Qatar and Oman smelters boost efficiency
18 August 2009
The Sohar aluminium smelter in the Sultanate of Oman and the Qatalum smelter in Qatar have both implemented new high power conversion technology, claiming an 18 per cent increase in energy efficiency. ABB built its biggest and most powerful rectiformers for the Middle East projects.
The Sohar aluminium smelter in Oman
Sohar, which started production in June 2008, has the world’s largest potline, which consists of 360 pots and produces up to 360,000 tons of aluminum a year. Qatalum will be the world’s largest aluminum smelter with a production capacity of 585,000 tons a year and 704 pots when the plant starts up in late 2009.
At the heart of each smelter are five ABB rectiformers, each weighing more than 400 tons and each designed to enable the plants to operate in all conditions, including worst-case scenarios.
Rectiformers are critical components in the aluminum production process. They control and convert the alternating current delivered by the power grid or onsite power plant into the required direct current that powers the electrolytic process and produces the molten aluminum in the pots. The potlines have to be constantly supplied with power. If the power conversion station fails, the lines will shut down and the molten aluminum in the pots will solidify and incur massive costs of as much as $100 million or more. For many years the voltage limit of rectiformers was stuck at 1200 volts DC. In the past few years ABB has extended the voltage limit first to 1500 V DC, then to 1650 V DC for Sohar and soon after to 2000 V DC for Qatalum (although the plant will operate at 1750 V DC).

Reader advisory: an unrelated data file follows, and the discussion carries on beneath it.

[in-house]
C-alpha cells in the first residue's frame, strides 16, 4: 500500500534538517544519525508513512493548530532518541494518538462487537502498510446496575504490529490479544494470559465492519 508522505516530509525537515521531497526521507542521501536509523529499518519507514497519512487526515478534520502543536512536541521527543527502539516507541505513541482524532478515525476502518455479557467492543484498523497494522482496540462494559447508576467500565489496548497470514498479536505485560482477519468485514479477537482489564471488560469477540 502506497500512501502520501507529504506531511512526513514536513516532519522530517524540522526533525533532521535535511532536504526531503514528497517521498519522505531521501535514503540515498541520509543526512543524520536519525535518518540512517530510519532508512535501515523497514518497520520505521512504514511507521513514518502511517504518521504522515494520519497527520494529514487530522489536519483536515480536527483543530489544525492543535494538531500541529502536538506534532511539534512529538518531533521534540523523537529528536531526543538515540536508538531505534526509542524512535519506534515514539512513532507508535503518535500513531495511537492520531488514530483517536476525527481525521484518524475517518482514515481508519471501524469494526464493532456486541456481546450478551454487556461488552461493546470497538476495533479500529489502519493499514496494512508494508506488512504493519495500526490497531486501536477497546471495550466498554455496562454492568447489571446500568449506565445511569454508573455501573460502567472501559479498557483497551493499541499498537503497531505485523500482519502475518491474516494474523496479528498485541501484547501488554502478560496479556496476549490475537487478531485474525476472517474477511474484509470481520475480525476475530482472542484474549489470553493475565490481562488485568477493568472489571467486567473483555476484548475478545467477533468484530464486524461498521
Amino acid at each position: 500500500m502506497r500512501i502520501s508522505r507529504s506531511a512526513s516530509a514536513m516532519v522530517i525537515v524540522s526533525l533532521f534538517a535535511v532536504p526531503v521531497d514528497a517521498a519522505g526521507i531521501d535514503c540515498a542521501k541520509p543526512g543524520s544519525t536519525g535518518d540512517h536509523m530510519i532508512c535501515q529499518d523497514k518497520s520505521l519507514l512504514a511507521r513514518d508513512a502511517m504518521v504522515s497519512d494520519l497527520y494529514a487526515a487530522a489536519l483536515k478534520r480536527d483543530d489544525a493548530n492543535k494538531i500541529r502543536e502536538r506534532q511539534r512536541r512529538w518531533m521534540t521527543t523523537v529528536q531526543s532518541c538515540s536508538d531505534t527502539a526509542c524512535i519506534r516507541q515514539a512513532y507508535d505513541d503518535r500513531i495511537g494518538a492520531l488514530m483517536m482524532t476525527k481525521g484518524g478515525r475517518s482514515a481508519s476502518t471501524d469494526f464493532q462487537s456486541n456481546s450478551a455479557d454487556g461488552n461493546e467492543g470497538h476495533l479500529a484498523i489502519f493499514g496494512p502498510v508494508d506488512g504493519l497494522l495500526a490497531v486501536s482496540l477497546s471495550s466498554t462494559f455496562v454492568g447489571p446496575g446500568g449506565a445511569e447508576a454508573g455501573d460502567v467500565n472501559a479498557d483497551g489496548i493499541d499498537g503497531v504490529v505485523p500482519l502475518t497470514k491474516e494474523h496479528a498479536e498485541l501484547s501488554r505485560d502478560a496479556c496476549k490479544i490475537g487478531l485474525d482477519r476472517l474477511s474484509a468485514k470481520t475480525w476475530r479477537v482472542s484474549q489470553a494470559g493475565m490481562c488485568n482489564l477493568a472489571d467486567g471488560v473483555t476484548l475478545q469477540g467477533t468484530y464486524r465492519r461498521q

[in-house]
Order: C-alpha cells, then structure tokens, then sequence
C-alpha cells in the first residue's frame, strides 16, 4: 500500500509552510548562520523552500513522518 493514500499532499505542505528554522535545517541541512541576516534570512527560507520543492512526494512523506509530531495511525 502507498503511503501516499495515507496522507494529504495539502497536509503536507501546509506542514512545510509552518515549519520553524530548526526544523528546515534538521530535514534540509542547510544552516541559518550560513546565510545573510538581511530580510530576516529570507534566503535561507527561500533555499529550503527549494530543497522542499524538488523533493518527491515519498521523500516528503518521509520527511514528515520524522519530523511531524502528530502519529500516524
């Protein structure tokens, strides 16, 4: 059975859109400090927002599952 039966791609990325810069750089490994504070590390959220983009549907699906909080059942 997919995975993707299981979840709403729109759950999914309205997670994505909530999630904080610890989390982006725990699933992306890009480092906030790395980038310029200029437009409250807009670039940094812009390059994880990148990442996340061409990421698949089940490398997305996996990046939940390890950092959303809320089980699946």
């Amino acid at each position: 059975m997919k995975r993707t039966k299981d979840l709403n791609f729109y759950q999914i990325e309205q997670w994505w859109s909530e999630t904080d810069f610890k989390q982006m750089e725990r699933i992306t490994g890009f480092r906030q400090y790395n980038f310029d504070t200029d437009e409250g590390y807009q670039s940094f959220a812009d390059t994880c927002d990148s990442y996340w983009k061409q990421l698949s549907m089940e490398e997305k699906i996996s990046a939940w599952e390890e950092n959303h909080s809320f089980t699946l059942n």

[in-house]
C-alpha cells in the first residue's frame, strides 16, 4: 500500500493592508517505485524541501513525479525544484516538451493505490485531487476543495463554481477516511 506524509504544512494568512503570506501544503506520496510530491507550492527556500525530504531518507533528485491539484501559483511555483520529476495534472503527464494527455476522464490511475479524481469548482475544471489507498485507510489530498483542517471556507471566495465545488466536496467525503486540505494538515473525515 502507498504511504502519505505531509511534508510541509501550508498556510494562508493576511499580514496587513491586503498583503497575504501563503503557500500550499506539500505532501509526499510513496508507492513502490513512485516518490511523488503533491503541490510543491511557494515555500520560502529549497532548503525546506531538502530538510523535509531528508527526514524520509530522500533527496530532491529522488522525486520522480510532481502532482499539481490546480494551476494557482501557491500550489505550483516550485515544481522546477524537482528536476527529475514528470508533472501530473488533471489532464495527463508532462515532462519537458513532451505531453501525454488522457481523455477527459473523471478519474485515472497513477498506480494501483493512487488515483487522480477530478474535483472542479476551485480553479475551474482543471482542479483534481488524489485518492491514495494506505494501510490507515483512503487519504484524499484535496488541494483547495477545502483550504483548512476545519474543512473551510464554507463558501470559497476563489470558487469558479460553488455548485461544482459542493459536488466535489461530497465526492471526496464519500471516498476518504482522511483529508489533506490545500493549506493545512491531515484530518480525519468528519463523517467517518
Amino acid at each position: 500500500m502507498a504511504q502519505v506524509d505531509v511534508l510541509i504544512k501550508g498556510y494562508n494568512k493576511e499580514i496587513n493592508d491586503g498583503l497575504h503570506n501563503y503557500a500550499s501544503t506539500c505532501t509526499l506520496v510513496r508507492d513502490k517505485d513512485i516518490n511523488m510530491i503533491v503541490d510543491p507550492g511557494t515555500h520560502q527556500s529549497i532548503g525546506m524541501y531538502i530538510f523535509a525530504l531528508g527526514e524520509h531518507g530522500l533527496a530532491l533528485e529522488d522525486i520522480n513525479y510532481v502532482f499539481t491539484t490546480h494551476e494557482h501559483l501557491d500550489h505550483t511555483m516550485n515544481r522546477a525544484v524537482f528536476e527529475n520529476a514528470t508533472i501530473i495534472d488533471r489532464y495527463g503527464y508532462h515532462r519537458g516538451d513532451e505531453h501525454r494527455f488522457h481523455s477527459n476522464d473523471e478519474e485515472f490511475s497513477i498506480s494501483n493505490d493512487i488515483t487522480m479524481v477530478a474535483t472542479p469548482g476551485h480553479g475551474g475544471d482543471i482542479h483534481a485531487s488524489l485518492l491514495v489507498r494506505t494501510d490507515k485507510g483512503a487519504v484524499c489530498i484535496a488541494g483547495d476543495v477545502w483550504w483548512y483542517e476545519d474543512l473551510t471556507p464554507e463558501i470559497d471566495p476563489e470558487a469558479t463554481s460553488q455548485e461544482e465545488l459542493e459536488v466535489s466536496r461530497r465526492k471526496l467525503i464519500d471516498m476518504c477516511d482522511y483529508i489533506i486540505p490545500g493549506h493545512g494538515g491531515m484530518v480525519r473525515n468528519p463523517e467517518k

This enables the rectiformers to convert and deliver substantially more power than was previously possible. As a result, each smelter requires only five rectiformers instead of the six that would have been necessary at the lower voltage limit.
In addition to eliminating the need for a sixth rectiformer, the increase in energy efficiency achieved by the solution is claimed to be equivalent to 18 per cent. This will represent a good saving for plants that consume as much electrical energy in a year as 300,000 homes.
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